New Seattle Electrical Code

City Council approved the new Seattle Electrical Code on September 18, 2017. The new code became effective on October 21, 2017. All projects submitted to SDCI on or after October 21 must meet the new Electrical Code standards. If your electrical permit is associated with a building permit, you must follow the electrical code that was effective when you applied for the building permit.

Key changes in the electrical code include:

  • An increase for the solar system review requirement from a threshold of 7 kw to 7.7 kw
  • Requirements for electrical vehicle charging in new building
  • Requirements to remove all abandoned knob and tube wiring

 

You can find an overview of the most significant changes by reading our 2017 Seattle Electrical Code Proposed Changes document posted on our Electrical Code webpage.  Our webpage also includes the 2017 Seattle Electrical Code replacement pages and quick reference.

If you have questions about the new electrical code, contact:

Ben Scott
(206) 684-5383

Proposed Code Amendments for Stormwater Code Are Now Available

We are updating our Stormwater Code. You can review our draft Stormwater Code Ordinance and our 2017 Proposed Stormwater Code Changes.

The proposed amendments to the Stormwater Code (Subtitle VIII of Title 22 Seattle Municipal Code) include several changes, including:

  • Modifying on-site list requirements
  • Making technical corrections
  • Clarifying submittal requirements for projects

 

Seattle Public Utilities (SPU) prepared an addendum to assess how these revisions affect the analyses included in the February 2015 Environmental Checklist. SPU has reviewed the findings and concluded the proposed revisions are related to the implementation and application of the updated Stormwater Code and Rule. The proposed revisions do not alter the analyses of impacts contained in the February 2015 Environmental Checklist and will not result in any significant environmental impacts.

The SEPA addendum is available for viewing at the following locations:

  • Seattle Public Utilities, General Manager/CEO’s Office Main Reception Area, Seattle Municipal Tower, Suite 4900, 700 Fifth Avenue, Seattle, Washington
  • Seattle Central Library, Public Review Documents, Level 5 Reference
  • Online at http://www.seattle.gov/util/Documents/index.htm

 

How to Comment

Comments regarding this determination of non-significance or potential environmental impacts may be submitted through November 17, 2017. Comments may be sent to:

City of Seattle, SPU
Attn: Betty Meyer, SEPA Responsible Official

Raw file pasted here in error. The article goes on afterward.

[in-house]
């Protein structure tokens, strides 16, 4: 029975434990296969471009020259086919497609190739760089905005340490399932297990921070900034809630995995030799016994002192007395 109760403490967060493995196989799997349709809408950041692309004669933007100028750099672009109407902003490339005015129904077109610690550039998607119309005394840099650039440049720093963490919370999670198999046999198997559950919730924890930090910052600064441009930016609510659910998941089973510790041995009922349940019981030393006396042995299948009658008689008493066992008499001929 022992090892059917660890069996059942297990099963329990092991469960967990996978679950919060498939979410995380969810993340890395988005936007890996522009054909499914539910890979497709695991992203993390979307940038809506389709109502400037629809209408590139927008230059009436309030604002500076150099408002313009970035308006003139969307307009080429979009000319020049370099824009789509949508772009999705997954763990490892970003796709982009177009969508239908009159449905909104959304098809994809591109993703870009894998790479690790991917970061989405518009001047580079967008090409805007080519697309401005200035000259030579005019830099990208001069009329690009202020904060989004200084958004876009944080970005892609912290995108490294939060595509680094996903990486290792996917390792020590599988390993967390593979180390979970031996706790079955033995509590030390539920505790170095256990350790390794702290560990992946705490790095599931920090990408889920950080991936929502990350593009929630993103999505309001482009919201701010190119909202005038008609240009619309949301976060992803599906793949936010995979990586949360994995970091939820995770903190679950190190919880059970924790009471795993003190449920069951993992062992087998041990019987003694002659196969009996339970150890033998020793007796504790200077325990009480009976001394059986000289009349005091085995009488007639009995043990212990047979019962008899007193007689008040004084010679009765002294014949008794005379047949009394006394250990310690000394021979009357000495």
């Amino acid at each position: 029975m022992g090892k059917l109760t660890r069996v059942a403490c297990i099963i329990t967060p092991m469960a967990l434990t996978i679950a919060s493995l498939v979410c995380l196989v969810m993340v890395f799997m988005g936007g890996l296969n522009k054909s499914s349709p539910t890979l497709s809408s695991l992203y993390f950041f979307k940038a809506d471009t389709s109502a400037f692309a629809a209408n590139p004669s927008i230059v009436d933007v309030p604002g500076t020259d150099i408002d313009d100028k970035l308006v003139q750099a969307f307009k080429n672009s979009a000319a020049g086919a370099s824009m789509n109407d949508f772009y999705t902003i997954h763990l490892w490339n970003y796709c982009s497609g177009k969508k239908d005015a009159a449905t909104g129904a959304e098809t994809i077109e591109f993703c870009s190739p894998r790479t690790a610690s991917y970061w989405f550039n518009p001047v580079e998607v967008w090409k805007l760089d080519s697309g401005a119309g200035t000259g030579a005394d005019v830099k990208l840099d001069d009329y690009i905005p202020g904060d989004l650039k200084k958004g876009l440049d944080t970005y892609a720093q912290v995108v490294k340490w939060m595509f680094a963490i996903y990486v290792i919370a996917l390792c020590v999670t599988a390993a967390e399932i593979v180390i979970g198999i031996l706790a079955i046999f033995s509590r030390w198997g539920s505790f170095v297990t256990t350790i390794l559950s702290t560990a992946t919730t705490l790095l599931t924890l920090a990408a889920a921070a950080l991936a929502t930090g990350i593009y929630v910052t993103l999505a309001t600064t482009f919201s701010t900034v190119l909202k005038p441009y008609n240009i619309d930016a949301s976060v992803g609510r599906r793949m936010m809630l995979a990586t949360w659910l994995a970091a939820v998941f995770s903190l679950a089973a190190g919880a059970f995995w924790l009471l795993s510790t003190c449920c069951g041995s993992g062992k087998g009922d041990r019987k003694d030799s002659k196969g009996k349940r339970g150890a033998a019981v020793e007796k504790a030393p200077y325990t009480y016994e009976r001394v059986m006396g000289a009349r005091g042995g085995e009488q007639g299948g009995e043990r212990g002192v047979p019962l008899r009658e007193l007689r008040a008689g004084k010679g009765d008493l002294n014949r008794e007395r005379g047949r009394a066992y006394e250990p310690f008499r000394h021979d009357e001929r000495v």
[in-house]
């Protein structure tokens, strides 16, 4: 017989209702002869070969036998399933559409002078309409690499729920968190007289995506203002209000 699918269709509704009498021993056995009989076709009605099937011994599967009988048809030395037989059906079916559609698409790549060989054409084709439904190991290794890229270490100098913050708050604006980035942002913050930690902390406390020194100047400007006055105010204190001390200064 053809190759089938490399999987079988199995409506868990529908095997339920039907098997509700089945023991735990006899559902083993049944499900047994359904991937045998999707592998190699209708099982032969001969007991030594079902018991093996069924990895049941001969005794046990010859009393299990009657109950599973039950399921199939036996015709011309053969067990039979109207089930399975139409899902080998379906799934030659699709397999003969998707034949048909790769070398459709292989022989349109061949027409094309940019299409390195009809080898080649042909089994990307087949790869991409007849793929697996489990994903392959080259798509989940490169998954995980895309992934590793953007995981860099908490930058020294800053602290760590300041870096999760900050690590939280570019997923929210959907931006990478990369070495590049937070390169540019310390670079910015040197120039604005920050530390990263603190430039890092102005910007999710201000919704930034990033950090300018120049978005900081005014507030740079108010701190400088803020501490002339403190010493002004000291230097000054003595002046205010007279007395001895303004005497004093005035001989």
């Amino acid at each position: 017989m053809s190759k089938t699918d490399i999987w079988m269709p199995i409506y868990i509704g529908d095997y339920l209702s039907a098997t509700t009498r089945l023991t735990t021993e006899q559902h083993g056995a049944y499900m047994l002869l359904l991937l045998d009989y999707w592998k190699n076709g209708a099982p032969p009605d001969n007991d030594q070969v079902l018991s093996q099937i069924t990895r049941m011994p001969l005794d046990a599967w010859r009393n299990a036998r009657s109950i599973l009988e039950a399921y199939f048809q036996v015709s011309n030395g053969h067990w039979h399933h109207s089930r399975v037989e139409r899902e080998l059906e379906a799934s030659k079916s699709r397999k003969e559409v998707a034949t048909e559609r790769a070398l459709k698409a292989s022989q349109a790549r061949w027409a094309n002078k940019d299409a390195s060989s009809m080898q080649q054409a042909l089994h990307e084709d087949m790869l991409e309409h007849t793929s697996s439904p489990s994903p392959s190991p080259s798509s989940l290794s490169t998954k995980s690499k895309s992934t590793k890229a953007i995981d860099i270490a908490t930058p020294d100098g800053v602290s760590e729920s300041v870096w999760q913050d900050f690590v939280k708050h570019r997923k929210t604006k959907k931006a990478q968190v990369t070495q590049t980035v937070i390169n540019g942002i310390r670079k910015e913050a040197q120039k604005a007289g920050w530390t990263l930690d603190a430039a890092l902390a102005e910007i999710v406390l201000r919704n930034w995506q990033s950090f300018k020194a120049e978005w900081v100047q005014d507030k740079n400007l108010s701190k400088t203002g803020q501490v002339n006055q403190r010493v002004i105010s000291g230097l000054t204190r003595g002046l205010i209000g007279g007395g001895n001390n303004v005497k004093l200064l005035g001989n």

P.O. Box 34018
Seattle, WA 98124-4018
betty.meyer@seattle.gov

Questions or comments regarding the proposed amendments can be directed to:

Sherell Ehlers, SPU Stormwater Policy Advisor
(206) 386-4576
sherell.ehlers@seattle.gov

We anticipate making final recommendations to the Mayor by the end of the year.  Proposed legislation for City Council consideration would likely follow early next year.

Revised SEPA Checklist

Washington Department of Ecology (DOE) has updated the State Environmental Policy Act (SEPA) rules. The new rules took effect on May 10.  DOE has updated the SEPA Environmental Checklist and made some changes to SEPA exemptions.  The updated checklist is available on our forms webpage at www.seattle.gov/dpd/permits/forms/.  You should use the updated checklist when you submit a new application for Master Use Permits that include SEPA review.

Seattle 2035 Key Directions Recap

Seattle 2035’s Key Directions event attracted over 200 people to the Seattle Center last Tuesday evening. The purpose of the event was to help DPD define the important “key directions” for the update to the Comprehensive Plan. The crowd travelled a circuit of stations, learning about and weighing in on a range of topics, including housing, economic development, environment, land use, and transportation. People also enjoyed food trucks, giveaways, and a break dancing demonstration by Unleashed. These extras were a welcome break from the weighty issues being discussed about Seattle’s future. DPD staff will review all the information collected at the meeting and use it to assess and revise plan policies over the summer. But, the conversation will continue online. If you missed the meeting, catch up online at 2035.seattle.gov.